This story was originally published by ProPublica.
After six years of failed efforts by the IRS, Justice Department and lawmakers, new legislation is expected to prevent the worst abuses of a tax-avoidance scheme that has cost the U.S.
Treasury billions of dollars. Tucked into the massive, $1.7 trillion government spending bill signed into law by President Joe Biden on Dec. 29, a provision in the law seems poised to accomplish what thousands of audits, threats of hefty penalties and criminal prosecutions could not: shutting down a booming business in “syndicated conservation easements,” which exploit a charitable tax break that Congress established to preserve open land.
Under standard conservation easements, landowners give up development rights for their acreage, often an appealing, bucolic space. In return, they receive a charitable deduction equal to the property’s development value, and the public benefits by the preservation of the land, which in some cases is made available as a park.
But as ProPublica first described in 2017
, aggressive promoters built a lucrative industry through “syndicated” deals. These promoters snatched up idle land (a long-vacant golf course near a trailer park, in one example examined by ProPublica) and hired an appraiser willing to claim that it had huge, previously unrecognized development value — perhaps for luxury vacation homes or a solar farm — which they contended made it worth many times its purchase price. The promoters then sold stakes in a massive conservation easement deduction to rich investors, who made a quick profit by claiming charitable write-offs that were four to six times their investment. The promoters reaped millions in fees.
The new measure will limit taxpayers’ deduction to two and a half times their investment. That will effectively eliminate the profits that drive syndicated deals while allowing traditional conservation easements to continue. “I don’t know how the industry moves forward after the new law,” said Sean Akins, an attorney with Covington & Burling who represents multiple syndication promoters.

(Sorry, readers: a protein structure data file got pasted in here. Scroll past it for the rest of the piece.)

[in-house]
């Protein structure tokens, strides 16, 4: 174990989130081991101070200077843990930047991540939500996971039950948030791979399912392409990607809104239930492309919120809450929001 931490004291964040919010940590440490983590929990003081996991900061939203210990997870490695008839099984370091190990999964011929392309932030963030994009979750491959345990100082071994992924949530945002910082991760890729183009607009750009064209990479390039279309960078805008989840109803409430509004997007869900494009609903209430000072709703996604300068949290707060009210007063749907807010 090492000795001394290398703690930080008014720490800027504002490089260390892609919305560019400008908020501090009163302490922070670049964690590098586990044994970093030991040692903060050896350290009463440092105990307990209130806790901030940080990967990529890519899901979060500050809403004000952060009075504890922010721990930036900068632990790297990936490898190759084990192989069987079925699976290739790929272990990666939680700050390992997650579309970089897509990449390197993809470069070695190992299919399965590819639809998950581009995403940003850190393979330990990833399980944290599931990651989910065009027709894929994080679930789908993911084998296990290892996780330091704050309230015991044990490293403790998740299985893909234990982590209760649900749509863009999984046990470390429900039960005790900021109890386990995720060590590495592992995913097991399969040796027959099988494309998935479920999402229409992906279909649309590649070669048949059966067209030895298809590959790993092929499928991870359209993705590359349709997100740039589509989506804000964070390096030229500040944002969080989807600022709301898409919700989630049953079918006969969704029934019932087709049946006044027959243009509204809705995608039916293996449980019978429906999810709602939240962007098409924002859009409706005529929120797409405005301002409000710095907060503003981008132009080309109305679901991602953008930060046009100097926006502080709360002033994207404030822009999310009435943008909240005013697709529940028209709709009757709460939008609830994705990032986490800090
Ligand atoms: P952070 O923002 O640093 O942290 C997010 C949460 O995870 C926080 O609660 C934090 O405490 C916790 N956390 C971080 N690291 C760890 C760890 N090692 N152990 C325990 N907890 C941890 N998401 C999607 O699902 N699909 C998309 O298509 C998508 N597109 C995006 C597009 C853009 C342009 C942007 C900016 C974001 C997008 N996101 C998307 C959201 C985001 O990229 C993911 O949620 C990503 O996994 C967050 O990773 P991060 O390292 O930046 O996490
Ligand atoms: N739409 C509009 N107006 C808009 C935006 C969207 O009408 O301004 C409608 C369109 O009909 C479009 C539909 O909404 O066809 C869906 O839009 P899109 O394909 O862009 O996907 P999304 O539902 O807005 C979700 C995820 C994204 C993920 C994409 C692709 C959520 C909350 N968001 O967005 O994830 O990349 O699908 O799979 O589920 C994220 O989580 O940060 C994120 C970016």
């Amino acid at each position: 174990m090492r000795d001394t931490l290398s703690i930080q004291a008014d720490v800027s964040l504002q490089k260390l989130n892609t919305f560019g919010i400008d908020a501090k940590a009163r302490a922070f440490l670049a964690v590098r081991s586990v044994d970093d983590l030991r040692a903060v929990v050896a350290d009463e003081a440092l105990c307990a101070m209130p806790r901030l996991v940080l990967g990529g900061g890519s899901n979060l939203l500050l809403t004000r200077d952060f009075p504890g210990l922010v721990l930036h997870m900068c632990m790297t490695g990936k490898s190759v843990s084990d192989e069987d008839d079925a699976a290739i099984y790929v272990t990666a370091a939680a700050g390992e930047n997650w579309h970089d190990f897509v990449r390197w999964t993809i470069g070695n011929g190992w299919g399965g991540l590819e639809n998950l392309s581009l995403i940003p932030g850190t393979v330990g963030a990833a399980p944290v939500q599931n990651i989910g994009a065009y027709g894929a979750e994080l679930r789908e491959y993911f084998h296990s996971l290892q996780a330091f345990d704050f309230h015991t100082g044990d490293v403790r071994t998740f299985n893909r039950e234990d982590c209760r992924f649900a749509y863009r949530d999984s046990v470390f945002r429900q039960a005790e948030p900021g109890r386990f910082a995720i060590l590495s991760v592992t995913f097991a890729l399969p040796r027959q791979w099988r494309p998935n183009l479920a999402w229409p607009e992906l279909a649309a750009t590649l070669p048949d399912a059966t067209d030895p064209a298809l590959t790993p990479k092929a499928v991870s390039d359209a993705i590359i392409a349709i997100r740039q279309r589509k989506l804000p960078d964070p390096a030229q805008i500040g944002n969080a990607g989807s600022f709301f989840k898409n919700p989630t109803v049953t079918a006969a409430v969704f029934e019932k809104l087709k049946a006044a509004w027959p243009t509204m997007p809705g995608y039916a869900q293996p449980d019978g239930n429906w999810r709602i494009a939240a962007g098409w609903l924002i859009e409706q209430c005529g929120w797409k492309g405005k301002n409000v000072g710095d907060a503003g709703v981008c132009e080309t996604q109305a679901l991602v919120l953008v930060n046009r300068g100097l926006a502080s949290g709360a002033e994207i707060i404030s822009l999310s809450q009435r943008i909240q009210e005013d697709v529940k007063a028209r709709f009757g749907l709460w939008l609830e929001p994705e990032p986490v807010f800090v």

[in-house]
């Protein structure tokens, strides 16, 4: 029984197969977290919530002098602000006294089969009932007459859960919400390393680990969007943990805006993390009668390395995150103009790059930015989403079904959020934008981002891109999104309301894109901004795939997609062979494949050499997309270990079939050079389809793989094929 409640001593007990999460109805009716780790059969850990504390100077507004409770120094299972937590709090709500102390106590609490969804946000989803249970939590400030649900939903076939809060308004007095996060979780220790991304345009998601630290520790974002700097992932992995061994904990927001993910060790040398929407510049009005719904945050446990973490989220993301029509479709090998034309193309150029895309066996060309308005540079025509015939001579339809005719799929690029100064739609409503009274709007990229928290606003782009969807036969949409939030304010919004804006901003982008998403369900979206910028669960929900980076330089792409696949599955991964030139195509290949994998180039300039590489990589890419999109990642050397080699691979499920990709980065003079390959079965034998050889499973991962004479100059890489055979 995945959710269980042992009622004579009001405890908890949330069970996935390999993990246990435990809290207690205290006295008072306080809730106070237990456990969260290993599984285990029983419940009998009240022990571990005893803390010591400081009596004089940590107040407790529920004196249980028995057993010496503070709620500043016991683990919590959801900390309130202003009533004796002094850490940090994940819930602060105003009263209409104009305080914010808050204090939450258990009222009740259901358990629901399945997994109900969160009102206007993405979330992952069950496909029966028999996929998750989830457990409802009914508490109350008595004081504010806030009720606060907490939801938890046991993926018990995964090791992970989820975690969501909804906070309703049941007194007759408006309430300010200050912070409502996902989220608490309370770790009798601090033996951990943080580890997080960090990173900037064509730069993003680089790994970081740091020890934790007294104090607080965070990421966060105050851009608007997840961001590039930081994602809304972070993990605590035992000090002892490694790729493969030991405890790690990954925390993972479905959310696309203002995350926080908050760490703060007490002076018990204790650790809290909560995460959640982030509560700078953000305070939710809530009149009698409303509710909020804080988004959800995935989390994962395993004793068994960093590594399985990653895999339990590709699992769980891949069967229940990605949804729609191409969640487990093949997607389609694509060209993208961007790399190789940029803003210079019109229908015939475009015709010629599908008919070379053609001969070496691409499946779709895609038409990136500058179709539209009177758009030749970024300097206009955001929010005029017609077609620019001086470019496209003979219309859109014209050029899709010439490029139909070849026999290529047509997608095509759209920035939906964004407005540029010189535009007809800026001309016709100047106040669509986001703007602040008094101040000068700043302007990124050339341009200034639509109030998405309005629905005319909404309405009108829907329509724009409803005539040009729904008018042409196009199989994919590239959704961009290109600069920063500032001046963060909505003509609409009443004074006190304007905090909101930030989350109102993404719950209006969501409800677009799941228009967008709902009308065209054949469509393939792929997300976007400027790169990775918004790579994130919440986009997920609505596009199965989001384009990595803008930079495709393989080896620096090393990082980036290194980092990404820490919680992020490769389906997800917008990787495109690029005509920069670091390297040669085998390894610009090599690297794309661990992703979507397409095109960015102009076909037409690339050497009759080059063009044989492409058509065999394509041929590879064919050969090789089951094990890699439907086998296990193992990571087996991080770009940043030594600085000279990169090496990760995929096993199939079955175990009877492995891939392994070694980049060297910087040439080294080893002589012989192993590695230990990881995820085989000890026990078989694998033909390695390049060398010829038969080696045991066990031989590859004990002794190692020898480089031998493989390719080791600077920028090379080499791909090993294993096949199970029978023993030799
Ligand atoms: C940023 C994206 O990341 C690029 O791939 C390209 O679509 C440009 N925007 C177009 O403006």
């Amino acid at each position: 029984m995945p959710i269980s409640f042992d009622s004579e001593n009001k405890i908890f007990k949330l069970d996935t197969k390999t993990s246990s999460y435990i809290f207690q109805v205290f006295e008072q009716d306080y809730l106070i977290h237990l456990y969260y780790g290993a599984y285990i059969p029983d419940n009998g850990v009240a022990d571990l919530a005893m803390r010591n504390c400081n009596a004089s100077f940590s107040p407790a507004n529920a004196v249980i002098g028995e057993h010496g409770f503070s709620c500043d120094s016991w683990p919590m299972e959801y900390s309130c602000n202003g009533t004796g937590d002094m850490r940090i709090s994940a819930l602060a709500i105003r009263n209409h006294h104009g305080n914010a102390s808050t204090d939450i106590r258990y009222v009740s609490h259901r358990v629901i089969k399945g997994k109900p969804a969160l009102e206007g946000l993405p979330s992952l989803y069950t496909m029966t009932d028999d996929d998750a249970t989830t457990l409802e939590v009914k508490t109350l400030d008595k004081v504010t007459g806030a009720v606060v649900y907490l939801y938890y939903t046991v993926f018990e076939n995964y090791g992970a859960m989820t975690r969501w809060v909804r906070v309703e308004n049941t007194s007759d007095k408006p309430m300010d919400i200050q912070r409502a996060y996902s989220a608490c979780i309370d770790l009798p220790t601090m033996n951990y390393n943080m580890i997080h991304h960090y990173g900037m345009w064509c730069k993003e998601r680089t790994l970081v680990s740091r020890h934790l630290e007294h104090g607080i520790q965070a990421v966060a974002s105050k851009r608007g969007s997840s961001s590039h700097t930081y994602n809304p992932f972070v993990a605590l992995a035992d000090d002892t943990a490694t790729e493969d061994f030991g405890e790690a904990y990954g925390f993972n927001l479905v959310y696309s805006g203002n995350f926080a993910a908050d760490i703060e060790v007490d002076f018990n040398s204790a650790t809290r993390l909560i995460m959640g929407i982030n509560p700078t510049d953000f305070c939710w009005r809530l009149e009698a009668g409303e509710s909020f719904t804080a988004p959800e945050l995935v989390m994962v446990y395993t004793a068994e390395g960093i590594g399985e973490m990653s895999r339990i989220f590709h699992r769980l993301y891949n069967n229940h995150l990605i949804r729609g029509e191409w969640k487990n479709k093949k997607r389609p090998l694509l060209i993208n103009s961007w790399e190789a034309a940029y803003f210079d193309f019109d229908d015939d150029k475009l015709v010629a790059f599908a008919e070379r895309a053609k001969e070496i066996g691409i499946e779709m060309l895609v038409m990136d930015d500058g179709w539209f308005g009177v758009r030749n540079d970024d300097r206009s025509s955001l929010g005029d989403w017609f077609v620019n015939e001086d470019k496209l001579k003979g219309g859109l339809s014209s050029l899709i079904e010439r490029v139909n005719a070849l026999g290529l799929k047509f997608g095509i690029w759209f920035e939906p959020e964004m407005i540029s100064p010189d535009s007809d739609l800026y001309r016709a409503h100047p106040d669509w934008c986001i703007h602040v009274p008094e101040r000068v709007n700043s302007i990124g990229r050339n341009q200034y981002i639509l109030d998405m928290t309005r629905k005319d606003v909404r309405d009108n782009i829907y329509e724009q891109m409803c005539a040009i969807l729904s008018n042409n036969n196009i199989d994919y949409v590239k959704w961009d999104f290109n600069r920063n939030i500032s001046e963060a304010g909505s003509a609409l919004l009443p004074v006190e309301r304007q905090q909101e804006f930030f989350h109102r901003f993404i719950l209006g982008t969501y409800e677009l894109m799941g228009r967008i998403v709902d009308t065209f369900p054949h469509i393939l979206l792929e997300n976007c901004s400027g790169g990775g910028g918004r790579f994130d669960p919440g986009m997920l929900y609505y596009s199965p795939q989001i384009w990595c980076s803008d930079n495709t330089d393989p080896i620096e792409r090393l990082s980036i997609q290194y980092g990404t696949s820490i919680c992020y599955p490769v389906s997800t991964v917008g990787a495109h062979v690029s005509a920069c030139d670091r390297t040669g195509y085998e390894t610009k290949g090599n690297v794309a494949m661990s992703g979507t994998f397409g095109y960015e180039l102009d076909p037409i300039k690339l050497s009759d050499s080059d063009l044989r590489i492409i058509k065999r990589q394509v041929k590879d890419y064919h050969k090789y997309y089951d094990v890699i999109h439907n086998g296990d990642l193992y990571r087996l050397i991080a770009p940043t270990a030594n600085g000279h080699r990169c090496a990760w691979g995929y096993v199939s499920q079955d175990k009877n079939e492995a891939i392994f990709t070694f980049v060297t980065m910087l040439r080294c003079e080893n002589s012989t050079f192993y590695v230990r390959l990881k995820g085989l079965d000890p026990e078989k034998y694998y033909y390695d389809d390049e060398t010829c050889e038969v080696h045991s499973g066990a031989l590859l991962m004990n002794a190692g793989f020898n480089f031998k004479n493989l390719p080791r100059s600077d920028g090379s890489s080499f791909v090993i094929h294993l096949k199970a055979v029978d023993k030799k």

The path to the new law was lengthy and winding. For years, syndicated easements seemed impervious to attempts to rein them in. Since late 2016, the IRS has attempted to stymie the deals, branding them as “abusive
” and among “the worst of the worst tax scams
.” The agency has challenged $21 billion in deductions claimed by 28,000 syndicated-easement investors, pursued scores of tax court cases and collaborated with the Justice Department in targeting top promoters with criminal charges and civil lawsuits.
Prominent lawmakers from both parties weighed in against the abuse and, starting in 2017, introduced legislation, called the Charitable Conservation Easement Program Integrity Act, to halt the practice. According to estimates by Congress’ Joint Committee on Taxation, applying these limits to deals struck since December 2016, when the IRS first branded the practice improper, would generate an additional $12.5 billion for the U.S. Treasury through 2031.
The syndicators fought back so furiously and so effectively over multiple years that ProPublica published not one
, but two stories
describing how bulletproof the industry seemed. The promoters and their investors were undaunted by IRS threats. Syndication partnerships were so profitable that they set aside special “audit reserves” of as much as $1 million to do battle with the agency in tax court. Syndication firms and their newly formed Washington trade group, called the Partnership for Conservation, or P4C, spent more than $11 million, by ProPublica’s calculations, on lobbyists to protect their business before Congress. At one point, they went on the attack, seeking to strip the IRS of funds used to enforce the December 2016 notice that flagged profit-making syndicated deals as abusive and required participants to file forms reporting their involvement to the IRS.
The agency’s efforts did little to slow the volume of syndicated deals, according to congressional testimony by then-IRS Commissioner Charles Rettig in May 2022. He sounded a bit desperate when he told lawmakers
: “We need congressional help.”
As Sen. Ron Wyden, D-Ore
., chair of the Senate Finance Committee, told ProPublica last June, “There is a tax shelter gold mine here, and they’re fighting very hard to protect it.” He added, “This is a textbook case of the power of lobbyists.”…Continue Reading